Wednesday, 2 July 2014

Globe Shakespeare play that goes wrong in Wales with jazz

I’m overtired already and it’s only Wednesday! After several quiet weeks for culture, we’re
going a bit mad now with four different events over five evenings – Shakespeare, slapstick comedy, Dylan Thomas and jazz.

Monday evening saw us at Eastbourne’s Cineworld for an evening of Shakespeare broadcast from the Globe Theatre in London. It wasn’t such a rush through dinner to get there because it’s now possible to select seats when booking tickets online – thank you Cineworld! The play was The Tempest which is definitely the weirdest of his plays I’ve seen so far. It always takes me a few minutes to get into the Elizabethan language but I’m sure I didn’t miss that much of the essential plotline! Ithought The Tempest was a serious work about revenge but there were plenty of giggles in the script. The Prince has a great sense of comic timing and Ariel was beautifully bizarre. I didn’t understand the Ceres and Juno bit although that dance was fun. And I liked that everyone was dancing at the very end – often there’s a back row of Those That Don’t! Special praise must go to the talented musicians. Their music adds real atmosphere to these Globe performances. We’re booked in to see the Globe’s Macbeth at Cineworld on 14 July too. Let me know if you’re going to be there!

Yesterday was actual live theatre with a visit to the Devonshire Park Theatre for The Play That Goes Wrong. This was recommended to me by my friend, Linda, and I’m so glad she passed on the news. It’s absolutely hysterical! In a nutshell, an ‘amateur company’ are putting on a performance of a 1920s murder mystery, but everything that can go wrong does so. To be honest, I was expecting to only be amused, possibly recalling a few unfortunate events of my own am dram days, but Mischief Theatre Company do such a fantastic job, I was laughing out loud all the way through. So was Dave, my friend Sally and, I believe, everyone else in the room. Slapstick comedy like this is so difficult to make work convincingly and the whole company were sharp and perfectly timed throughout. If you haven’t seen this play yet, do make the journey. It’s in Eastbourne for the rest of this week (until 5 July), and in Leeds the week after. Then there’s a lengthy residency at the Duchess Theatre in London.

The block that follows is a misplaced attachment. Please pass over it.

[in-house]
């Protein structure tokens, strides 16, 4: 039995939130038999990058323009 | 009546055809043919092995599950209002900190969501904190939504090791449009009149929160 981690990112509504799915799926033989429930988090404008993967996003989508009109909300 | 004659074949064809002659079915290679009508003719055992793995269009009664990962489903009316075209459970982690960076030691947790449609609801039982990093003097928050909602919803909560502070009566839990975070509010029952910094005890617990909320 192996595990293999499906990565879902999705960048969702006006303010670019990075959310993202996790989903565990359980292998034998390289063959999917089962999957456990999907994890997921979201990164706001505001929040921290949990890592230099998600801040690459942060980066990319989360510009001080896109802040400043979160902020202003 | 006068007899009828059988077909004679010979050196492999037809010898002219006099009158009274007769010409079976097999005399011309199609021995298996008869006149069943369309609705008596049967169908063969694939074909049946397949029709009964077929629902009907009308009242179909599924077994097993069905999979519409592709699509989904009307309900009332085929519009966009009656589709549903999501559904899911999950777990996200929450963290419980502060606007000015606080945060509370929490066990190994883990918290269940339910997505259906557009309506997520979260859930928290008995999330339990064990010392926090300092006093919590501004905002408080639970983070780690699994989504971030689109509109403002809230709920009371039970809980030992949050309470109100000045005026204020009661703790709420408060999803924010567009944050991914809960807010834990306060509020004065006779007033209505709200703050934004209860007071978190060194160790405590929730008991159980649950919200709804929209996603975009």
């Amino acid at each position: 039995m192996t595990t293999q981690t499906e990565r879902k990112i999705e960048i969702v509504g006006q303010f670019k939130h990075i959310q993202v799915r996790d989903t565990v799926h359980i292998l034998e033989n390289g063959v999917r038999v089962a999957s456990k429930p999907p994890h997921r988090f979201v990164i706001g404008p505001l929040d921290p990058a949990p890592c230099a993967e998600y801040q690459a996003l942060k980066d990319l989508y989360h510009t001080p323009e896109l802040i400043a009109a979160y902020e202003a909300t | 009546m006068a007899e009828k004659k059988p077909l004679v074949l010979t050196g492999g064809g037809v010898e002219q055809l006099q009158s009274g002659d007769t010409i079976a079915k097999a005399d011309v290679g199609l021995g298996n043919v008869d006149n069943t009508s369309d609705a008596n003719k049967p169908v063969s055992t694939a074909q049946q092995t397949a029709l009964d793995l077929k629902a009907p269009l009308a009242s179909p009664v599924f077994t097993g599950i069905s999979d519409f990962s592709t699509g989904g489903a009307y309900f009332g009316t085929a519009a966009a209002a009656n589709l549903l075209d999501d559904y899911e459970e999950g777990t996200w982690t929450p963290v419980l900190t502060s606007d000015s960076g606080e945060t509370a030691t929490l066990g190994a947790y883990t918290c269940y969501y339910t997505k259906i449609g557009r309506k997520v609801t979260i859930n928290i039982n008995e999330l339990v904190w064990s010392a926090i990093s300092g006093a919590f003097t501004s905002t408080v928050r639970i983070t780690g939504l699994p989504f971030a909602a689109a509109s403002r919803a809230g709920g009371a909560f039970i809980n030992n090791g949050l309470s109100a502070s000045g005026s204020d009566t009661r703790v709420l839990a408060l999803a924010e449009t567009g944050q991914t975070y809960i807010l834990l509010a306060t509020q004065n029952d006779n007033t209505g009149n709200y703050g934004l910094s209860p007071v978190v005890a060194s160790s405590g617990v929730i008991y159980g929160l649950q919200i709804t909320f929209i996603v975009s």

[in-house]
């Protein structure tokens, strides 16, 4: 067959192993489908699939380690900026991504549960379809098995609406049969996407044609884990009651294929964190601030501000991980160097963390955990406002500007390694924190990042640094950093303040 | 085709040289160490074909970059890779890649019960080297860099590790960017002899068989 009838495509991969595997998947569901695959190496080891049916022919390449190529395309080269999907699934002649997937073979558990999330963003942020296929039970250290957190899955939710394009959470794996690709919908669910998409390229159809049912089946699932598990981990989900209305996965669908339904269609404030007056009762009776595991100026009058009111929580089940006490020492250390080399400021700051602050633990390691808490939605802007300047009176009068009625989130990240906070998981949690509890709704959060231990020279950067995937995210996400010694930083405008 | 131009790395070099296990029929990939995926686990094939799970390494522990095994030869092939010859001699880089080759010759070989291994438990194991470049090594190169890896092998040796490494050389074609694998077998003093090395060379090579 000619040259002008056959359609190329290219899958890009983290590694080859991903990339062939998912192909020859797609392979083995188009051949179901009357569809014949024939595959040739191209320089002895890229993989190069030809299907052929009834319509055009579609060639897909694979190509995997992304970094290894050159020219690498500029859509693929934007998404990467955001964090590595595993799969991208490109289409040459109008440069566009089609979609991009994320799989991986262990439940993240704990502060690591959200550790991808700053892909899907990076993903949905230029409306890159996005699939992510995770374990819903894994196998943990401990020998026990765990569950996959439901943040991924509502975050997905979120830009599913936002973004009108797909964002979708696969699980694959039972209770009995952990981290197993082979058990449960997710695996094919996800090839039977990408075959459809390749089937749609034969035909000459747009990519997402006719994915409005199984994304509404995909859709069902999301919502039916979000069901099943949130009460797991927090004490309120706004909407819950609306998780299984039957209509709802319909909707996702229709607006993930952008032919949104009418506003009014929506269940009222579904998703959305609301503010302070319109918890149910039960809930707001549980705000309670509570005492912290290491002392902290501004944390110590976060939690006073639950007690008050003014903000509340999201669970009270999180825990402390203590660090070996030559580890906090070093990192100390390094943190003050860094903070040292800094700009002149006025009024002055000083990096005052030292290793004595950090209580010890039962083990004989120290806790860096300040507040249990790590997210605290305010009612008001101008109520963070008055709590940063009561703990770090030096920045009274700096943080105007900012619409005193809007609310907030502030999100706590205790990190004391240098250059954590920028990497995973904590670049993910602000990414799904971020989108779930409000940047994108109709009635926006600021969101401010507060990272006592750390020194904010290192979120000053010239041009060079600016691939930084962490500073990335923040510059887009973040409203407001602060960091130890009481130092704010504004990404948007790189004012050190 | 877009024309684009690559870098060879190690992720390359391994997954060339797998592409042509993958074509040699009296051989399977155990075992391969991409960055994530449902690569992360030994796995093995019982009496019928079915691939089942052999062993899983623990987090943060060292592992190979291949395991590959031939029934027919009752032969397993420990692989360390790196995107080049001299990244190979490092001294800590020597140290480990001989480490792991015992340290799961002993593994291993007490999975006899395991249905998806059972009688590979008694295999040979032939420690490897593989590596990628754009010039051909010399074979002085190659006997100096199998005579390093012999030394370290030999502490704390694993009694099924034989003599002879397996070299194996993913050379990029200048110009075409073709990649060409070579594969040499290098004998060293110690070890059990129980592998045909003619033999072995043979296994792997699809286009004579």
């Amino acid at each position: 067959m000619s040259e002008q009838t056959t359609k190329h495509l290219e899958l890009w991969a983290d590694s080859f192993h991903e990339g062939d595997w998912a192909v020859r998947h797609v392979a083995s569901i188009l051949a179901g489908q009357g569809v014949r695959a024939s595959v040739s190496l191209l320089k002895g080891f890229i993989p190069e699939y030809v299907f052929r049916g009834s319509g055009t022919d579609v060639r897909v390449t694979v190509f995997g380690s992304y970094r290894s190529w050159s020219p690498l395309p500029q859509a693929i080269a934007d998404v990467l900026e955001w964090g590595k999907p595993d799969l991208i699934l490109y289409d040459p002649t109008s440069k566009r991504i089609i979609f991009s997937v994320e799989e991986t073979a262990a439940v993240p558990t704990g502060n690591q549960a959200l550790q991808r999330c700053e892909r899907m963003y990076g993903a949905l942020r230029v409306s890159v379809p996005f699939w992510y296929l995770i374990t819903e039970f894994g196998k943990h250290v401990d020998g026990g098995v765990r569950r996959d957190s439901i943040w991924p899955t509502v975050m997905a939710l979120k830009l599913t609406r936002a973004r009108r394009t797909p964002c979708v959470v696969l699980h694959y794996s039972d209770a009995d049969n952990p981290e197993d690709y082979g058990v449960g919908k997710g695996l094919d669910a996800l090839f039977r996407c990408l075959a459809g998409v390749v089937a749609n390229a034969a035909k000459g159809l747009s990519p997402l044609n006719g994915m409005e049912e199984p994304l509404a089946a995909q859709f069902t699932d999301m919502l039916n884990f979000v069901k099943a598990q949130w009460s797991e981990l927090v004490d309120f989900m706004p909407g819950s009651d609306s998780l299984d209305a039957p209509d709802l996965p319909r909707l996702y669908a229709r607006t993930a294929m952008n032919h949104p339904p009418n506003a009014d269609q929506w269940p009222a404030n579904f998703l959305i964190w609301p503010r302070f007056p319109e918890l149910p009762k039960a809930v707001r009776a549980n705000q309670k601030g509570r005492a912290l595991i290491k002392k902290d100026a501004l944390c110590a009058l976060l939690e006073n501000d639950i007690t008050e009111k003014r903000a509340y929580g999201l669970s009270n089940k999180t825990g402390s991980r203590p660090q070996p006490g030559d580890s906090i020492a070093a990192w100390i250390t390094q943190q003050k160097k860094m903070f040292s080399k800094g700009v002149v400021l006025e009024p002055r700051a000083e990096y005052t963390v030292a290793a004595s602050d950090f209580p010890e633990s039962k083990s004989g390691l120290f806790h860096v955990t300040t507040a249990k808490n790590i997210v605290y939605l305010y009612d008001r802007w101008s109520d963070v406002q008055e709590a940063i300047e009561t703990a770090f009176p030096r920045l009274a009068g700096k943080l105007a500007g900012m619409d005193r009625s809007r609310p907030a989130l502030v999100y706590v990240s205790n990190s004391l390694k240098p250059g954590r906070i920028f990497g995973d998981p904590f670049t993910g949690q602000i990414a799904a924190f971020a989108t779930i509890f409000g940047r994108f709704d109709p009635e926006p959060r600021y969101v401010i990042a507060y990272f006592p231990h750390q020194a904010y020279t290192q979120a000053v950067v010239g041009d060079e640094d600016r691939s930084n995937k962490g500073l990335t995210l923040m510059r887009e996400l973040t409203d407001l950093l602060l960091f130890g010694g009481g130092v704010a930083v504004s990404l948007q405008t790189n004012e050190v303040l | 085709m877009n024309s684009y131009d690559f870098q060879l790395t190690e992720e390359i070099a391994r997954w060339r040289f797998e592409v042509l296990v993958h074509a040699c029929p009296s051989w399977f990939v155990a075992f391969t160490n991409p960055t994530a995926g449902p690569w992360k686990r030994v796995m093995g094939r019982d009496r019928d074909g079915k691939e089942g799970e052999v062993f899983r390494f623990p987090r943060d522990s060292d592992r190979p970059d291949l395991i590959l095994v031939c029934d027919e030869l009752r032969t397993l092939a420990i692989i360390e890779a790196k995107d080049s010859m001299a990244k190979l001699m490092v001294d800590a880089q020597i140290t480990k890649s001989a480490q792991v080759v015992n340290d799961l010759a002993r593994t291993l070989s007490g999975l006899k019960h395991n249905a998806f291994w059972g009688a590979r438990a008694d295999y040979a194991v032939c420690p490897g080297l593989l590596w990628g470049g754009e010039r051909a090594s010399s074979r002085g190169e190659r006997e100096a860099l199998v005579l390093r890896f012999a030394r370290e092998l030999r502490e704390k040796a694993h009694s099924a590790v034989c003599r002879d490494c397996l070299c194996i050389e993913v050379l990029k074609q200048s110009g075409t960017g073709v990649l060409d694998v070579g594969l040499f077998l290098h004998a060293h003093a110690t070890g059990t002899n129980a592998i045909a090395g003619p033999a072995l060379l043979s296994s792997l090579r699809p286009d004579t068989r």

And now we’re half way through our cultural delights and off to Brighton for Wednesday evening’s offering of classic Welsh poetry at the Theatre Royal. Clwyd Theatr Cymru are touring Dylan Thomas’ Under Milk Wood to celebrate both his birth in 1914 and the 60th anniversary of the play’s British premiere. I downloaded the famous Richard Burton BBC audio version last year and thoroughly enjoyed discovering the atmospheric village and its not-so demure residents. I’m intrigued to see how well what essentially is a radio script will translate to the stage.

We’re left with jazz and a gentler end to the week back in Eastbourne. The Alan Barnes Quartet with Art Themen are playing at the Under Ground Theatre on Friday. I haven’t been there for ages and am not even sure whose art will be on the walls! It’s amazing how fast my priorities are changing. We have seen Art Themen play before, again at the Under Ground, when I think he was there with Bobby Wellins. I’m looking forward to being transported by inventive melodies and rhythms to smooth our way into the weekend.

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